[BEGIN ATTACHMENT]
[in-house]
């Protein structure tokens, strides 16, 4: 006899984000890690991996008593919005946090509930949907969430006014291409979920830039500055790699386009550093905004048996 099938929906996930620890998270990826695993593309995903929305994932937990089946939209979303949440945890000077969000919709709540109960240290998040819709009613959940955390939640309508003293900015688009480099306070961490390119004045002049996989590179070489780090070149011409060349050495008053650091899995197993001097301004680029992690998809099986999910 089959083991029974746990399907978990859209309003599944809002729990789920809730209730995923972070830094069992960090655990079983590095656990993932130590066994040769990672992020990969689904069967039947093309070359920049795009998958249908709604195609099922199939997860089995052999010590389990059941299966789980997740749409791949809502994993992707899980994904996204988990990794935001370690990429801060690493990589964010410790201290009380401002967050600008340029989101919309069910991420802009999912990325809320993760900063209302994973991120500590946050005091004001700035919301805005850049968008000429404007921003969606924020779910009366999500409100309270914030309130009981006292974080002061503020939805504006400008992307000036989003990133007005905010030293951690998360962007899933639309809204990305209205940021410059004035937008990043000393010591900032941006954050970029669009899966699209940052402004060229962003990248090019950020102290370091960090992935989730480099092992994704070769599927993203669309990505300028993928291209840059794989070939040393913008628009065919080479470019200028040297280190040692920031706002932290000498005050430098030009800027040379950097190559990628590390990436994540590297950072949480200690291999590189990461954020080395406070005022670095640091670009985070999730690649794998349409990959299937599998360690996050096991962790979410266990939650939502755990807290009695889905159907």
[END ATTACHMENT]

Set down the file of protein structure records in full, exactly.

[in-house]
């Protein structure tokens, strides 16, 4: 006899984000890690991996008593919005946090509930949907969430006014291409979920830039500055790699386009550093905004048996 099938929906996930620890998270990826695993593309995903929305994932937990089946939209979303949440945890000077969000919709709540109960240290998040819709009613959940955390939640309508003293900015688009480099306070961490390119004045002049996989590179070489780090070149011409060349050495008053650091899995197993001097301004680029992690998809099986999910 089959083991029974746990399907978990859209309003599944809002729990789920809730209730995923972070830094069992960090655990079983590095656990993932130590066994040769990672992020990969689904069967039947093309070359920049795009998958249908709604195609099922199939997860089995052999010590389990059941299966789980997740749409791949809502994993992707899980994904996204988990990794935001370690990429801060690493990589964010410790201290009380401002967050600008340029989101919309069910991420802009999912990325809320993760900063209302994973991120500590946050005091004001700035919301805005850049968008000429404007921003969606924020779910009366999500409100309270914030309130009981006292974080002061503020939805504006400008992307000036989003990133007005905010030293951690998360962007899933639309809204990305209205940021410059004035937008990043000393010591900032941006954050970029669009899966699209940052402004060229962003990248090019950020102290370091960090992935989730480099092992994704070769599927993203669309990505300028993928291209840059794989070939040393913008628009065919080479470019200028040297280190040692920031706002932290000498005050430098030009800027040379950097190559990628590390990436994540590297950072949480200690291999590189990461954020080395406070005022670095640091670009985070999730690649794998349409990959299937599998360690996050096991962790979410266990939650939502755990807290009695889905159907």